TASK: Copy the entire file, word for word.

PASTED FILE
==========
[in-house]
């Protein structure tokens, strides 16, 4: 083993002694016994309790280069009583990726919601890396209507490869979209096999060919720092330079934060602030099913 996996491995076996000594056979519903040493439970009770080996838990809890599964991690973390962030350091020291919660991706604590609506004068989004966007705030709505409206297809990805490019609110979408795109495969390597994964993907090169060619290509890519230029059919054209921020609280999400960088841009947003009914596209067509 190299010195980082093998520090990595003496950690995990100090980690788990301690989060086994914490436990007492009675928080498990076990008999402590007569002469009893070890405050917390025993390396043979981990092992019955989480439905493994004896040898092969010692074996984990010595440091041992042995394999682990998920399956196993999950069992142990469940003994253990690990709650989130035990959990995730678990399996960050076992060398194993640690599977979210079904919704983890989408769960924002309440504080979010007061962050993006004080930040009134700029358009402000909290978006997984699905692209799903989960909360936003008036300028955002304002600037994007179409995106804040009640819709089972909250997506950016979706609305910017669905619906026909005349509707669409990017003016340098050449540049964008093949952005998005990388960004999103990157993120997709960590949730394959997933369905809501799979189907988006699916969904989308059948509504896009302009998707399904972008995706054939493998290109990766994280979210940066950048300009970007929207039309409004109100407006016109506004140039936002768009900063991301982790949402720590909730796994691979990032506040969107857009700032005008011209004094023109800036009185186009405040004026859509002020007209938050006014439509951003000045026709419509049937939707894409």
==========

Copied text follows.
[in-house]
């Protein structure tokens, strides 16, 4: 083993002694016994309790280069009583990726919601890396209507490869979209096999060919720092330079934060602030099913 996996491995076996000594056979519903040493439970009770080996838990809890599964991690973390962030350091020291919660991706604590609506004068989004966007705030709505409206297809990805490019609110979408795109495969390597994964993907090169060619290509890519230029059919054209921020609280999400960088841009947003009914596209067509 190299010195980082093998520090990595003496950690995990100090980690788990301690989060086994914490436990007492009675928080498990076990008999402590007569002469009893070890405050917390025993390396043979981990092992019955989480439905493994004896040898092969010692074996984990010595440091041992042995394999682990998920399956196993999950069992142990469940003994253990690990709650989130035990959990995730678990399996960050076992060398194993640690599977979210079904919704983890989408769960924002309440504080979010007061962050993006004080930040009134700029358009402000909290978006997984699905692209799903989960909360936003008036300028955002304002600037994007179409995106804040009640819709089972909250997506950016979706609305910017669905619906026909005349509707669409990017003016340098050449540049964008093949952005998005990388960004999103990157993120997709960590949730394959997933369905809501799979189907988006699916969904989308059948509504896009302009998707399904972008995706054939493998290109990766994280979210940066950048300009970007929207039309409004109100407006016109506004140039936002768009900063991301982790949402720590909730796994691979990032506040969107857009700032005008011209004094023109800036009185186009405040004026859509002020007209938050006014439509951003000045026709419509049937939707894409």